In this article LeeKnives is going to be examining and assessing 8Cr13MoV steel as a kitchen knife steel. Known somewhat disparagingly as one of the group of ‘Chinese alphabet steels’ amongst steel snobs, 8Cr13MoV is a very popular choice today for kitchen knives and we’re going to see why that is.
8Cr13Mov steel fills an essential niche in the knife steels market as it is produced at a low cost, making it one of the most reasonably priced knife steels on the market.
Combined with its cost effectiveness, 8Cr13MoV steel offers good durability and very easy sharpening for in kitchen usage. Indeed, it’s performance and user friendliness make knives made from 8Cr13MoV steel recommended buys for people unfamiliar with high care knife steels or complicated knife care practices.
Let’s look a little closer at 8Cr13MoV steel and see what type of a product it is and how it relates to today’s kitchen knife buyer!
8Cr13MoV steel explained
8Cr13MoV knife steel is a martensitic stainless steel alloy that contains carbon, and a relatively high amount of chromium in its composition. The term ‘martensitic’ refers to the crystalline structure of 8Cr13MoV steel. It means that the steel can be manufactured or worked using a number of different aging or heating treatments.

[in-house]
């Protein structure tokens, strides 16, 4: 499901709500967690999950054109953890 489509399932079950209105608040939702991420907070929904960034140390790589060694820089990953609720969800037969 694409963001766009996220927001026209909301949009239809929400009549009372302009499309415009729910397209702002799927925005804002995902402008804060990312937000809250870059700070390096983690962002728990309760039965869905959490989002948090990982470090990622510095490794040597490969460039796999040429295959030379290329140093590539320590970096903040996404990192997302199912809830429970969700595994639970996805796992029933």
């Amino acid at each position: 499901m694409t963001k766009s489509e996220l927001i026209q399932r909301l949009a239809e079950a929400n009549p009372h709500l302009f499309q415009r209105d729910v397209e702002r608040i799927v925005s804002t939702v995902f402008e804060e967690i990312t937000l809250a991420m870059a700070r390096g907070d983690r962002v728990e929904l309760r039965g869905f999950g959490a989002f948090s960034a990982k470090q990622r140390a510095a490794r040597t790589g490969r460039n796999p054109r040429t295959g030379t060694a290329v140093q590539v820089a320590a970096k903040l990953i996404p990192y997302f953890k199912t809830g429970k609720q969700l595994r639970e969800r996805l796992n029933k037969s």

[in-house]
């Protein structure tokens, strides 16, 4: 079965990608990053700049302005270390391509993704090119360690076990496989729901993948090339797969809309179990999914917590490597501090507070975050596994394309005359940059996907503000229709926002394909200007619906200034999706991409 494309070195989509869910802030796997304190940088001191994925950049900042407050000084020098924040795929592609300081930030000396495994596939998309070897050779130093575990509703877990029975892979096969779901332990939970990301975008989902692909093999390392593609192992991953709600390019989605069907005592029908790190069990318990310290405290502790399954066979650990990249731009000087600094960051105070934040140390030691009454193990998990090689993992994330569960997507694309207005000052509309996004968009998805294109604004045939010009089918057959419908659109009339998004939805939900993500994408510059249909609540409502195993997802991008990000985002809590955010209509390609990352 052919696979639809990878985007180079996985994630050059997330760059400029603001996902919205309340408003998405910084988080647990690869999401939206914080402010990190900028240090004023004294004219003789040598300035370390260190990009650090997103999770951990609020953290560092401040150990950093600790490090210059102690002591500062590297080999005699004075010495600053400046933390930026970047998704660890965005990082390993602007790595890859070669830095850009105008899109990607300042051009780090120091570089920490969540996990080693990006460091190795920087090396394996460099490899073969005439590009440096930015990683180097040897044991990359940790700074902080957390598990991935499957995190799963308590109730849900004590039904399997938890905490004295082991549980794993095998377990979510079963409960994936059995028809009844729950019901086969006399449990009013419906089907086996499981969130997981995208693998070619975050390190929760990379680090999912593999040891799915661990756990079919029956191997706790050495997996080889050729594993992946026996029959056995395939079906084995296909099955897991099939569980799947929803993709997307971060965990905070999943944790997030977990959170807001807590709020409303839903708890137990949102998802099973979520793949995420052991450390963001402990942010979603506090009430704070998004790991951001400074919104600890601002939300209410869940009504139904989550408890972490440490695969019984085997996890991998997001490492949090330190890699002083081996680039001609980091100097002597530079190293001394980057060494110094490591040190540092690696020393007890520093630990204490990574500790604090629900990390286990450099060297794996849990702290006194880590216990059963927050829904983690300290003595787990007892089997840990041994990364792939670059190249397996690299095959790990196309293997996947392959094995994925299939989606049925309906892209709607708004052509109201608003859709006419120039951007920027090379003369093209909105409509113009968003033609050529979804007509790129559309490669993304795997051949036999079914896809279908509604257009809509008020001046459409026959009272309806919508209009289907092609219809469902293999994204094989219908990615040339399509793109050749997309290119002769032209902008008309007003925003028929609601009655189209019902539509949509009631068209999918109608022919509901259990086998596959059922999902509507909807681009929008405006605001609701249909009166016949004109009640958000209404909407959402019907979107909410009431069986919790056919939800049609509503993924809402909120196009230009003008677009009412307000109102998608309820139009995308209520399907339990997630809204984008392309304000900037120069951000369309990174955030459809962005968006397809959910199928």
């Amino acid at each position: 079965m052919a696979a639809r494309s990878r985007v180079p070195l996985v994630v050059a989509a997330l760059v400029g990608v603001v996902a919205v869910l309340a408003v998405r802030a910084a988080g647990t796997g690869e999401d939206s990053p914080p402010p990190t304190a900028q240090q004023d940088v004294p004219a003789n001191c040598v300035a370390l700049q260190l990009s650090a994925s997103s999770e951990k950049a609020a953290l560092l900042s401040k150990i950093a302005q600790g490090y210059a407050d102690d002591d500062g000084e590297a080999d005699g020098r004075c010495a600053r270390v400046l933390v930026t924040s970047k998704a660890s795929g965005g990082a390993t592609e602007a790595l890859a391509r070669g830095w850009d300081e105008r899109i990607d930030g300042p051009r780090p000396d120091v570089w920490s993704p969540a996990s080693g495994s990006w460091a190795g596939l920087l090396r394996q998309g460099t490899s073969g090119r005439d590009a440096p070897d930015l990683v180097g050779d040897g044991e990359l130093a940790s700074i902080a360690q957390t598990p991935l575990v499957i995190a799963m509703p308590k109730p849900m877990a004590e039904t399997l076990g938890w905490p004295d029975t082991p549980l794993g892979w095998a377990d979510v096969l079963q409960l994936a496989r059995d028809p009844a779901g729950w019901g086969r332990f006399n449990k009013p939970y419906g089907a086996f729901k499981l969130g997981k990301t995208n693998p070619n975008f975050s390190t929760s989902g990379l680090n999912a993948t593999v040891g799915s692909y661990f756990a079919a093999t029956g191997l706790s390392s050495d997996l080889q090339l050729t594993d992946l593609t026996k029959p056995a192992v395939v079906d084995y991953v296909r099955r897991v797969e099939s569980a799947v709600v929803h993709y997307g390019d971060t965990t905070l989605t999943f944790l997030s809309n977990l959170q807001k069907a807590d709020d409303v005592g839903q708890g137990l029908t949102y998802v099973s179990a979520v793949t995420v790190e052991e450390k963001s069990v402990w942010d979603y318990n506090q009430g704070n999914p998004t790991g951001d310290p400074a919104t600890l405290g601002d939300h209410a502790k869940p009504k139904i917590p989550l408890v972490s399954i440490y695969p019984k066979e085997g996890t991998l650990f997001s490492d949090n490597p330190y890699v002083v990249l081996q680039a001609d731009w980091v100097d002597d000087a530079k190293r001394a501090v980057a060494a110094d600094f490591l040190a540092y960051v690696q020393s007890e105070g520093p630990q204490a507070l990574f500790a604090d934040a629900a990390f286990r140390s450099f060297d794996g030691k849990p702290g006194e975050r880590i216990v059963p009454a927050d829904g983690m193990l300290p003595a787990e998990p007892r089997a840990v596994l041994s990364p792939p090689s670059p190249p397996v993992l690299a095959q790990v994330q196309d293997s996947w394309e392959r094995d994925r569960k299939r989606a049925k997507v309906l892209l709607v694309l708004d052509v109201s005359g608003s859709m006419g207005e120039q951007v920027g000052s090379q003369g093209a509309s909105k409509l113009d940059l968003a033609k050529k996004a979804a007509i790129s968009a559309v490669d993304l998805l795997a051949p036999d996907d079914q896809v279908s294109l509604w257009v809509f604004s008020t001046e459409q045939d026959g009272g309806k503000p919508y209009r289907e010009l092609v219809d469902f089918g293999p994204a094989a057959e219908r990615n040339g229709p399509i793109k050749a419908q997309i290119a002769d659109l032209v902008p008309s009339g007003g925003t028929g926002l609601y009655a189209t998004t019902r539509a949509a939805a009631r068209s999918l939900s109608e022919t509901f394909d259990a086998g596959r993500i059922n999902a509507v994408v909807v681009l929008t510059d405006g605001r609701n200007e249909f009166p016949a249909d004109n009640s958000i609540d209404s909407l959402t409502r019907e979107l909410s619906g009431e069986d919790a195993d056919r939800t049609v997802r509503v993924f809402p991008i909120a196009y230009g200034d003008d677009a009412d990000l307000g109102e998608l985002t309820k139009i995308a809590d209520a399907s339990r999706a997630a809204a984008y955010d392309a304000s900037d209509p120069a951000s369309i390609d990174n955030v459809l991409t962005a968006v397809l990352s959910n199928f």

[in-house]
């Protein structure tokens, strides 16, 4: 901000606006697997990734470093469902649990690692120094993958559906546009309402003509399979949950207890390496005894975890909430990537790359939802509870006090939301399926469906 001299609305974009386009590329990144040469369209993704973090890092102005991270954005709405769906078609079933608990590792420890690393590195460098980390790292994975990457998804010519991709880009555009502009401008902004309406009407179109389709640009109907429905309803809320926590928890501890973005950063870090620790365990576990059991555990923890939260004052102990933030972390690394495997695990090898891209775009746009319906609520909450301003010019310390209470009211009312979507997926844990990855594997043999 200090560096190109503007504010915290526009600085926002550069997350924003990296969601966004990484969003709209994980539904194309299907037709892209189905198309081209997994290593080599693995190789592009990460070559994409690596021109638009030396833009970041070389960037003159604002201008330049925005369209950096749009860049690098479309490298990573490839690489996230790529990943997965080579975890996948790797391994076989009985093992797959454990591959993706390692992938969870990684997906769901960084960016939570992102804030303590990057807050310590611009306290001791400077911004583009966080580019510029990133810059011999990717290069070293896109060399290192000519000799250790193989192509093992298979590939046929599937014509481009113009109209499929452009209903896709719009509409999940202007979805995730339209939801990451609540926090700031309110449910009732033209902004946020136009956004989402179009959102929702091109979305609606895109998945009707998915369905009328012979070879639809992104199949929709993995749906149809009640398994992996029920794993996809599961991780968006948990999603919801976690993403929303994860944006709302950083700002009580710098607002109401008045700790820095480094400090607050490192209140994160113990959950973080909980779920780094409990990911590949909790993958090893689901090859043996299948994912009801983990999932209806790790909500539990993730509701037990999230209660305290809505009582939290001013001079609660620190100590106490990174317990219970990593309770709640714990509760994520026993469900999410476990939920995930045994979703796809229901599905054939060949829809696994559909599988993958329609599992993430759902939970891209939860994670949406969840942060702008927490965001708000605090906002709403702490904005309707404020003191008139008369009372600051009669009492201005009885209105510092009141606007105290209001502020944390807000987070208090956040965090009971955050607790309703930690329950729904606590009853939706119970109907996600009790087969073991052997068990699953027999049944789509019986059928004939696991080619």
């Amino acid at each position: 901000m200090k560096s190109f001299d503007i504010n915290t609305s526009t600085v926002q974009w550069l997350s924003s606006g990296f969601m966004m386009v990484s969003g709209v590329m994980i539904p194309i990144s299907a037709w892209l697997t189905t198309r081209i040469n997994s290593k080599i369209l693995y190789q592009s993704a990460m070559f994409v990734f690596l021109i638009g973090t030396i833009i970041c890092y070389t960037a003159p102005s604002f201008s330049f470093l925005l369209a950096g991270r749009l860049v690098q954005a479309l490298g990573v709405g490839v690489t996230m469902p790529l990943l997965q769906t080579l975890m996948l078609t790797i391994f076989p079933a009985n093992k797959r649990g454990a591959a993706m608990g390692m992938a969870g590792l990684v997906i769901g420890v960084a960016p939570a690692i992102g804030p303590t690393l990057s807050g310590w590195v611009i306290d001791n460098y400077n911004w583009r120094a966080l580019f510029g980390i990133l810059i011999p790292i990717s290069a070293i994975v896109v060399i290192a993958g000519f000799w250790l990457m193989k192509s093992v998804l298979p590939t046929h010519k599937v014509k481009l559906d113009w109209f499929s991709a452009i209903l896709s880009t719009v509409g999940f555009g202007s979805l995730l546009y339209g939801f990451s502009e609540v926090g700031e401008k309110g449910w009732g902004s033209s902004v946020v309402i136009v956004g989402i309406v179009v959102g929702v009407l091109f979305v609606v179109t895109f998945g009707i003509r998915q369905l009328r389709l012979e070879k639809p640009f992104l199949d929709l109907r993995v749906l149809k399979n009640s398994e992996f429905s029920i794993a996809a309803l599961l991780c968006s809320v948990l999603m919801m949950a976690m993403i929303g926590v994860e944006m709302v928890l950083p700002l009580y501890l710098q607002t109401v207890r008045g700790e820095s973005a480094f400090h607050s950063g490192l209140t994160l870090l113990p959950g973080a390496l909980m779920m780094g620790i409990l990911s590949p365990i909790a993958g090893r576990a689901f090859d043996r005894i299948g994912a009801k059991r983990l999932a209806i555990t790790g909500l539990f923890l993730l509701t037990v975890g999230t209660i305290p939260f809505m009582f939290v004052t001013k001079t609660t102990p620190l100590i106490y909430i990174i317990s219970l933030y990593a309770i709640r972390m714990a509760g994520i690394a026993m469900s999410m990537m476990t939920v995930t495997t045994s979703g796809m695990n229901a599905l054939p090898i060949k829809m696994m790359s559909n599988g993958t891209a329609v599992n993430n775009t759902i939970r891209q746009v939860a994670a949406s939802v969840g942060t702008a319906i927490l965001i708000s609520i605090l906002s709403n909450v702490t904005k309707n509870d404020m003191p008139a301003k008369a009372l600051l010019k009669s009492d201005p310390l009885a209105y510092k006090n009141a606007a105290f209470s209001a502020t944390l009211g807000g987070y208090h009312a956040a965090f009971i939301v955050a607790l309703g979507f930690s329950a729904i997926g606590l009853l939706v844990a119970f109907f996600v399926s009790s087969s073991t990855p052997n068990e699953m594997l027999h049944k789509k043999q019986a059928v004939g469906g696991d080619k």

This easy workability on the production end lowers the production cost which can then be passed on to the end consumer.
An alloy steel is a mixture or blend of different elements that combine with the base element iron to make a specific type of steel with specific properties.
The composition of 8Cr13MoV
8Cr13MoV is part of the Chinese MoV steel line along with 9cr18mov and 7cr17mov. They follow the same naming system. Take 8Cr13MoV as an example:
- The ‘8’ means the steel contains at least 0.8% carbon
- The ‘Cr’ is chromium and the ‘13’ tells us that the steel has at least 13% chromium content
- The ‘MoV’ indicates to us that the steel alloy contains Molybdenum (Mo) and Vanadium (V) in the blend
Now let’s look at the total composition of 8Cr13MoV steel. Of course, as with any steel our base element is iron, but here’s what’s added to create 8Cr13MoV:
- Chromium: At 14.5%, this is a high level of chromium for an alloy steel, and it adds resistance to rust, resistance to wear, hardness and strength to 8Cr13Mov.